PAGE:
When the public of Tadcaster were asked to draw up a ‘wish list’ of the facilities they wanted for the town, a swimming pool was high on the agenda.
Many other communities would doubtless have made the same request but in most cases the costs and complexities of running a pool would have meant the idea went nowhere.
Tadcaster was different, however, and following a collaboration between a landowner and head teacher a site was found and resources identified to make the dream a reality within the space of a few short years.
That was 1994 and since then Tadcaster Swimming Pool Trust has operated on the goodwill of the public – around 4,000 paying visitors every week to the pool and gym, along with a broad-ranging team of volunteers who have kept the idea afloat for more than a quarter of a century.
Volunteers range from trustees to gardeners, via a list of roles that includes lifeguards, receptionists and IT specialists, with some notching up service running into two decades.
The income from customers, coupled to the efforts of volunteers, was enough to sustain the venture until the coronavirus pandemic struck and since then it has been supported by grants, including £3,000 awarded by North Yorkshire County Councillor Don MacKay.
That has allowed the Trust to ride out the lockdowns and it is now operating again on a limited basis, with hopes that normal conditions will resume as the summer unfolds.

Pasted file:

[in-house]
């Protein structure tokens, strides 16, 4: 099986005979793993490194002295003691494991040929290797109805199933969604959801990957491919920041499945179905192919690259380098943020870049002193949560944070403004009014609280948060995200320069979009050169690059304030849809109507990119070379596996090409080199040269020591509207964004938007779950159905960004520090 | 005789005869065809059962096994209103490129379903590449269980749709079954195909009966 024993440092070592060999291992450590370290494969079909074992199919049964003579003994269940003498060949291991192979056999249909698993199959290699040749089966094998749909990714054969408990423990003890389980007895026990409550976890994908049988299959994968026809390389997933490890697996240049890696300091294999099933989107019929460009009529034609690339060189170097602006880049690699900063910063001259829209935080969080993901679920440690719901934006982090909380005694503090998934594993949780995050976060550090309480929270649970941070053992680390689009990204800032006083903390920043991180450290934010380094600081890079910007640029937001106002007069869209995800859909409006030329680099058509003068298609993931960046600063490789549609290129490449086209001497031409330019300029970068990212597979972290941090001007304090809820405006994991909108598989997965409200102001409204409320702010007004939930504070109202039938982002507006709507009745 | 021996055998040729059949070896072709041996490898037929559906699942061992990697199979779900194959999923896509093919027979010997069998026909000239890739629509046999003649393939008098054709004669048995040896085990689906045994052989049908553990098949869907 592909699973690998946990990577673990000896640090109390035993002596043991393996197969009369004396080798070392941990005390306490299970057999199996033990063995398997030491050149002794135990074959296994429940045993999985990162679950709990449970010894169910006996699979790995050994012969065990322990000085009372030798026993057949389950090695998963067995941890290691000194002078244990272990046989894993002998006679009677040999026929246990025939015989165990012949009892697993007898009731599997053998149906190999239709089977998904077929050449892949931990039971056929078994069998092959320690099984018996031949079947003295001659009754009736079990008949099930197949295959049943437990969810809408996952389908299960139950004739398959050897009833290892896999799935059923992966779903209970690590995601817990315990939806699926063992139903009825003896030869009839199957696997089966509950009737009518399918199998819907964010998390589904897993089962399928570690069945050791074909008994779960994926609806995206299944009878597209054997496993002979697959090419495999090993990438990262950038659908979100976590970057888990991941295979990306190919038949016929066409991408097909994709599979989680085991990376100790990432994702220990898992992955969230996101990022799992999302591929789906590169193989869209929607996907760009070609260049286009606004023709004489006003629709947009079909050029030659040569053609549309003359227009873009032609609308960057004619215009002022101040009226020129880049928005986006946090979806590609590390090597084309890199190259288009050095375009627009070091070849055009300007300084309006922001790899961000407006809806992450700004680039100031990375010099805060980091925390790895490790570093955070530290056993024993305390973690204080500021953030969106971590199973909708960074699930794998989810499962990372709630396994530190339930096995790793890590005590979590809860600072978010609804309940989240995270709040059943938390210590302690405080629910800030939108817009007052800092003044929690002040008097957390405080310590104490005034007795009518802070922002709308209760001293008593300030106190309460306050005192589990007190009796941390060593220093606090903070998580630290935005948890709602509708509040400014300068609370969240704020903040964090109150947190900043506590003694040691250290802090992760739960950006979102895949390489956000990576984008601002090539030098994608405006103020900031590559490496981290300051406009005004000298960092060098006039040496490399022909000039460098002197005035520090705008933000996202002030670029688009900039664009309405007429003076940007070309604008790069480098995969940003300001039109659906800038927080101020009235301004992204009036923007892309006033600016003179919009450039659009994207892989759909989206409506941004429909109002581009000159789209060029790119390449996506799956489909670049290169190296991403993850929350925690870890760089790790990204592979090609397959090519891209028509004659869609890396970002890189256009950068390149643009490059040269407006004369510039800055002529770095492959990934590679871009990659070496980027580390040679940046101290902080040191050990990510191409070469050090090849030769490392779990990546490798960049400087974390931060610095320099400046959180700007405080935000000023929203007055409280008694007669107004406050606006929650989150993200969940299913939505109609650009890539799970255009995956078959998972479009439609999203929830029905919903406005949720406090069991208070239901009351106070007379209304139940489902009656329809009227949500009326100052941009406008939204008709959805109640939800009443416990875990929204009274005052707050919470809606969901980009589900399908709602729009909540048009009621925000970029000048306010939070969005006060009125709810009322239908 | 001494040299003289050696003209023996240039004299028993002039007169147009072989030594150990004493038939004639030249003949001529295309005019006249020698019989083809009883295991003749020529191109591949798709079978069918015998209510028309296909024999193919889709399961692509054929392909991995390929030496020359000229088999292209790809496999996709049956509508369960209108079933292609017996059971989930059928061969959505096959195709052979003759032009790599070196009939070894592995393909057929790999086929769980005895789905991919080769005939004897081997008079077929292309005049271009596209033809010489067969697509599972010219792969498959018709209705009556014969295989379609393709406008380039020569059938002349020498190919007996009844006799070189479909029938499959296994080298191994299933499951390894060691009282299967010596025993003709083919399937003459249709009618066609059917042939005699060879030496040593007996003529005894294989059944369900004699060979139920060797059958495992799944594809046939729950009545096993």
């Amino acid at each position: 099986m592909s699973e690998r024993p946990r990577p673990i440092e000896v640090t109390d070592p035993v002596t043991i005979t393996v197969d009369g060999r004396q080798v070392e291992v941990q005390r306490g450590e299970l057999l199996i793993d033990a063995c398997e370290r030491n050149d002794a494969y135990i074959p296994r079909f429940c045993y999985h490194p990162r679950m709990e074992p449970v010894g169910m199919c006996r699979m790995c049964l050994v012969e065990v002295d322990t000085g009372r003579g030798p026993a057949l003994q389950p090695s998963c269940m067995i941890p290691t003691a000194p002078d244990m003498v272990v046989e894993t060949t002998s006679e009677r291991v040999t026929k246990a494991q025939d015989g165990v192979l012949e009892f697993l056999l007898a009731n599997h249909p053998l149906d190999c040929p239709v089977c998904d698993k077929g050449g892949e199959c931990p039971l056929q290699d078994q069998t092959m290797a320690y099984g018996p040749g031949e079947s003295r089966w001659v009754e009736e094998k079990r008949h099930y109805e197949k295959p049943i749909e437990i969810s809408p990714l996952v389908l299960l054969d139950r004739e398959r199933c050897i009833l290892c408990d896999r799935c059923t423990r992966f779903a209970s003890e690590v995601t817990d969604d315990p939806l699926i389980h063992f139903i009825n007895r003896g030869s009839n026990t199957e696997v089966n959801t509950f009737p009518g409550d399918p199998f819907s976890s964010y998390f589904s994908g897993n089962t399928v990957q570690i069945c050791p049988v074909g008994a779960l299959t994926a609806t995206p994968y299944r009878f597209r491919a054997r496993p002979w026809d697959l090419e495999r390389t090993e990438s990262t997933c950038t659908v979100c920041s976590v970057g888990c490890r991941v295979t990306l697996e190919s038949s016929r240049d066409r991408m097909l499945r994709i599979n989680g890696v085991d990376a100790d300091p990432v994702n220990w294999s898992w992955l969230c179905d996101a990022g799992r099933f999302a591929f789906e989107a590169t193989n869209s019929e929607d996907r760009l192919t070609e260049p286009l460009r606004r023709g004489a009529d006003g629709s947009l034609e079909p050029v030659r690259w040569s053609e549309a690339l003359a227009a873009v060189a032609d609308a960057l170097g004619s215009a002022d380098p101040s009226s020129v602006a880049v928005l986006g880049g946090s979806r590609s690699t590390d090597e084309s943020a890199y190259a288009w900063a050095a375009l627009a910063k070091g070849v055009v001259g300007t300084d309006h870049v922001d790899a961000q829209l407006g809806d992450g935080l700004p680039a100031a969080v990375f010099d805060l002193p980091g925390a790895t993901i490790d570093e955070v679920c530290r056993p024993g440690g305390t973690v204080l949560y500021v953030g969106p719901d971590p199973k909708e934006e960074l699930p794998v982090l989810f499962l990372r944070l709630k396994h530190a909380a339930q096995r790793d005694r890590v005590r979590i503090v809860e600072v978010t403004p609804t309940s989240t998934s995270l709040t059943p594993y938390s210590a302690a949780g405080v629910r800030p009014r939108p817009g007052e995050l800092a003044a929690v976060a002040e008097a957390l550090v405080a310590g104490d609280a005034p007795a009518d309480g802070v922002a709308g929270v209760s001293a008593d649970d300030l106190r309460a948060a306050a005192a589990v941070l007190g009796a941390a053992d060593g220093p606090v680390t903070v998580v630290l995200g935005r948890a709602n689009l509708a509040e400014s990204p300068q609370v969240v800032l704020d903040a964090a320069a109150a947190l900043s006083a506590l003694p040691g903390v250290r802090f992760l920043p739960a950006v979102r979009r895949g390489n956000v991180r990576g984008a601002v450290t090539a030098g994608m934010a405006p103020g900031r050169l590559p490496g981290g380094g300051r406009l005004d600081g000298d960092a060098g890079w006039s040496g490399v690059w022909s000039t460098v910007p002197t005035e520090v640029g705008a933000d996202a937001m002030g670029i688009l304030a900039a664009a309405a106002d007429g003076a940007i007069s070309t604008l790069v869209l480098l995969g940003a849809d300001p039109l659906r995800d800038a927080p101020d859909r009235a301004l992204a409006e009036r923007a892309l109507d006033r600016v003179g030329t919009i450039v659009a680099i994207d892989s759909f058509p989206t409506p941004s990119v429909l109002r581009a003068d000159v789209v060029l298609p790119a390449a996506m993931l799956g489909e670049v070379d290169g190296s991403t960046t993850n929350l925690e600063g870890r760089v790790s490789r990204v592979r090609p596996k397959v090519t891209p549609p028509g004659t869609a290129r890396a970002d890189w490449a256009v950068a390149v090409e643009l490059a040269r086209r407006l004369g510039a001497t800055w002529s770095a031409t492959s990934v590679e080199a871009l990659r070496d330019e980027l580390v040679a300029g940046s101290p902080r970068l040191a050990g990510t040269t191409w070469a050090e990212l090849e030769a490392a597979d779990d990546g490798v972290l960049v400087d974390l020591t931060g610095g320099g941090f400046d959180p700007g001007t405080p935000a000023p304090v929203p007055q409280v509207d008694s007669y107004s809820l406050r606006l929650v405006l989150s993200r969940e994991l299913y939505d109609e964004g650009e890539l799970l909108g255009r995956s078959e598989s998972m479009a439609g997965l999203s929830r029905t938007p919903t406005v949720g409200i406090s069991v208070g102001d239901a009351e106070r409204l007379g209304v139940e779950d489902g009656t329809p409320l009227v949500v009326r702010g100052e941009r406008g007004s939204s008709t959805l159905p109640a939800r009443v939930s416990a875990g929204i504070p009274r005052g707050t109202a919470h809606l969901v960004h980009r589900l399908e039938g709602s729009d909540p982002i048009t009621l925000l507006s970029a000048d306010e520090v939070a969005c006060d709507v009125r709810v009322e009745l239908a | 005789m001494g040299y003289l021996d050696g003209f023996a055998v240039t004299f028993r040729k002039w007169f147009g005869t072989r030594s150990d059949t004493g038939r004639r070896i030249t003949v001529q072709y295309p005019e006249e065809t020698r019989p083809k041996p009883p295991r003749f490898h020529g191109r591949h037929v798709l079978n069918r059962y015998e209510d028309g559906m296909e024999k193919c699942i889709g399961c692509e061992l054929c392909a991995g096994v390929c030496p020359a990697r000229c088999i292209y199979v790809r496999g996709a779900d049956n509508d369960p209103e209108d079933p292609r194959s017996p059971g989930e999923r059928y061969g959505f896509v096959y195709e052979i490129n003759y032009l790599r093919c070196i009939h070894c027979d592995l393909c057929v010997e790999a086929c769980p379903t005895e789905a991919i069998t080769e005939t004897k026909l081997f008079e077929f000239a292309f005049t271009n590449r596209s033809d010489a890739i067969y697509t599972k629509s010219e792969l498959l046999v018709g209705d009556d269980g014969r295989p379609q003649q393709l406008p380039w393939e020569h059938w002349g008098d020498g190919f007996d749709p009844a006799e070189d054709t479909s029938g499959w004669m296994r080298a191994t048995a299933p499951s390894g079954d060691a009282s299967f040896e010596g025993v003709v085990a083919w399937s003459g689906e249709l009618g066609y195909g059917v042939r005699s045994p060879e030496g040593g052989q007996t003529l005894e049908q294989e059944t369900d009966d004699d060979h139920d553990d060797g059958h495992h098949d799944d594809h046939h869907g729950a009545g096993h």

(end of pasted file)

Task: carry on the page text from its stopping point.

Manager Chris Porter said: “From the outset, it was only going to be possible with the support of volunteers and that is what makes it special and different to the majority of swimming pools.
“Volunteers do the majority of roles, reception, lifeguards, the maintenance team. We have expertise in most areas, including the trustees.”
The organisation also hosts various events to raise money, which can bring in up to £10,000 a year.
They are linked to funding specific projects, which, Chris said, had proved an effective way of gaining public support, because people could see clearly what they were supporting.
Since reopening in April there has been a surge in demand from users: “We have been astonished at the number of people wanting to come back,” he said.
When they are able to open fully and income streams return to normal, the next job will be to look at replacing some equipment, which, after more than 25 years in use, is now getting close to the end of its life.